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McCarthy's Musings: New York turns to Mike Petke to conclude its lengthy managerial search

Petke benefited from financial and logistical considerations to land his first coaching job, but his tenure will be judged on his results.

The seemingly interminable search for a new coach in New York reached its conclusion at the start of training camp on Wednesday, according to Red Bulls sporting director Andy Roxburgh.

After scouring through a litany of managerial options and watching several high-profile candidates grace back pages across Europe, the Red Bulls could not postpone their decision any longer. Everyone – Roxburgh, head of global soccer Gérard Houllier and the overarching executives in Austria – agreed this carousel needed to stop.

“We've sort of collectively been together in all of this, discussing everything that has been going on,” Roxburgh said during a conference call on Thursday. “As I've said before, we certainly tried to find out what our options were. We had ideas. We wrote down what we'd like to have. And then we tried to see who would fit the bill, who would be appropriate in this context and who would do something for this club.”

The search committee took several months to wade through potential appointments as Houllier and Roxburgh came to grips with the scope of the task ahead in Harrison. As they evaluated potential possibilities externally, Roxburgh kept careful watch over interim boss Mike Petke. The former Red Bulls defender did not possess the managerial credentials carried by other mooted candidates, but his passion for the club and his proximity to the situation kept him in the mix nonetheless.

It ended up working out wonderfully for Petke. The long list of possible choices – a smattering of possible bosses on this side of the pond, plus the likes of former Coventry and Leeds United manager Gary McAllister (Houllier's assistant at Aston Villa) and ex-Swansea City manager Paulo Sousa – eventually dwindled for one reason or another. By the time the Red Bulls were ready to make their final decision, the interim manager stood atop the heap. Roxburgh discussed the remaining options with Houllier and his bosses in Austria and reached the consensus they needed to move forward with the hire. And then he met with Petke on Wednesday to offer him the job.

“In terms of the last 24 hours, it's really straightforward,” Roxburgh said. “Once we got here into camp, this was the moment then to finalize everything. So I just sat down with Mike yesterday. We had a chat. It was probably the shortest discussion in the history of man when it comes to sporting director with a new coach because it was finalized in not quite two minutes flat. It was a very, very short discussion that we had. I outlined what we wanted him to do and that we'd like to have him do the job for us.”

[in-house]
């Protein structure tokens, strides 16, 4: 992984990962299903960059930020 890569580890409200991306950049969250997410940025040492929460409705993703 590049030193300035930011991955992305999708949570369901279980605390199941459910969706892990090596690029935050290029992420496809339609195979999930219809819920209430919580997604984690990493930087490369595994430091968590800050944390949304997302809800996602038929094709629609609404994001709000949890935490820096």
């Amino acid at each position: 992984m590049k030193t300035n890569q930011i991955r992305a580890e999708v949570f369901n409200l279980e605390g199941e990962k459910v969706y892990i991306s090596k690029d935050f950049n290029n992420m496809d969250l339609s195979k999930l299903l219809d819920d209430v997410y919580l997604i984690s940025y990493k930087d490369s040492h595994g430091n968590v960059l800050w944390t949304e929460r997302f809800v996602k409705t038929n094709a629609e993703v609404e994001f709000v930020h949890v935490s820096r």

Most of the scrutiny in the short-term will rest on exactly how much the Red Bulls actually wanted Petke to perform this particular task. The evidence isn't particularly convincing given the finer points of the process. Both McAllister and Sousa were reportedly in advanced discussions with the club about taking the job before the negotiations dissolved. For better or for worse, Petke looks like the last man standing in a race against time instead of the top choice.

“I just got named the head coach of the New York Red Bulls, owned by a company that's a billion dollar company,” Petke said as he pondered that conundrum. “I cannot, in my mind, think that they would make a decision just because they were close to something like the season and they needed to rush something.”

Petke's place in the pecking order matters far less than his ability to assume the role just handed to him. On that count, there isn't much evidence for or against at the moment. He must convince his squad – and Thierry Henry, in particular – that he is up to the task in short order to consolidate his authority and place this team on the right path. It isn't an easy brief to fulfill, but Petke can take solace in the fact that several of his peers have followed this path successfully in recent years.

For now, the Red Bulls can place thoughts about the future to one side and rest easy knowing that they finally have a coach in place for the upcoming season. The process took far too long by any reasonable measure, but it has concluded nonetheless with a new coach eager to embrace the role ahead of the upcoming season. Now the onus rests on Petke and his players to ensure the final result of this protracted ordeal validates the circuitous process used to reach it.



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